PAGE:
• Boolean IP Team

Why just relying on common law trademarks right is not a good idea for start-ups?

Updated: Nov 29, 2021

If you have a business name, product name, tagline, or logo that you use regularly, you may have common law trademark rights—even if you have never registered your trademarks with any governmental agency. An unregistered or common law trademark is an enforceable mark created by a business or individual to signify or distinguish a product or service. Which means an unregistered trademark upto some extent can protect your brand within the scope of your geographical market or practice area.

Most people (including me until few days ago) believe that just a prior adoption and usage of a trade name for their product or services is sufficient to protect their brand in their respective practice areas.

This is true in those cases where you have done all your homework while opening your business with utmost secrecy and no other similar mark exists during adoption and starting the business.

It can be deceiving when someone specifically and intentionally wants to copy your brand name and have it registered before you went for trademark registration. A common law or unregistered trademark is legally weaker in such cases when compared with a registered trademark granted by statute.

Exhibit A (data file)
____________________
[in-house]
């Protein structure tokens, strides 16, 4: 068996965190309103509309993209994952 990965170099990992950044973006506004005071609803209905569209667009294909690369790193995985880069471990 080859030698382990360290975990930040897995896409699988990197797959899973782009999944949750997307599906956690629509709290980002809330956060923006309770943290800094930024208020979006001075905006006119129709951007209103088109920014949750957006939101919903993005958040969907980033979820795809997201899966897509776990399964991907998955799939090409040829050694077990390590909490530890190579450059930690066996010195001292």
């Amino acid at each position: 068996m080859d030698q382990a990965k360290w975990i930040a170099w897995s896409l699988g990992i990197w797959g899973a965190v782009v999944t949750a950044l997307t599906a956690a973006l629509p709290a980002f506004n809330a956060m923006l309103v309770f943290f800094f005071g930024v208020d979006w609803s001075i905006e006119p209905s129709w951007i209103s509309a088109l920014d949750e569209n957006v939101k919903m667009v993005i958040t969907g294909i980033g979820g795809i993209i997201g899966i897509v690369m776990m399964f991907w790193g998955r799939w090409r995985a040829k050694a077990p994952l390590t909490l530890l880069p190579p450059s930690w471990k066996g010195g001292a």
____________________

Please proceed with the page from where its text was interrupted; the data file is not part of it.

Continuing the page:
Although, since in most countries the trademark rights stay with the person or company that started the business first as per common law right; a person or company that has been granted the registered trademark for similar trade name can be annoying specially in cases where they have filed a trademark infringement lawsuit against you.

Even if you were the first adopter and user of your brand name, the person or company owning the registered trademark has an upper edge to exercise their rights until you invalidate their trademark on the basis of your prior adoption and usage. The only catch in such cases is that when a lawsuit is in place, the judge may grant interim injunction against you till the pendency of the suit. Which means you cannot produce, sell, market or conduct any activity that involves exploitation of the trademark. In India, an average trademark lawsuit can go for more than 1.5 years. So, even if you win the lawsuit after 2 years or so, your market won’t be the same or you will find yourself out of the market.

So, what should be done to avoid such hassles so as to keep your focus on building your business.

  • Always conduct a thorough global trademark search along with common law searches to look for similar brand names.

  • Always apply for a trademark while opening your business. In India, it costs only Rs. 4,500 for trademark applications by Individual/ Startups and Small Enterprises.

  • Once you have applied for the trademark, make sure to start using it as soon as possible. In India, a registered trademark gets cancelled for no usage till after 5 years of approval.

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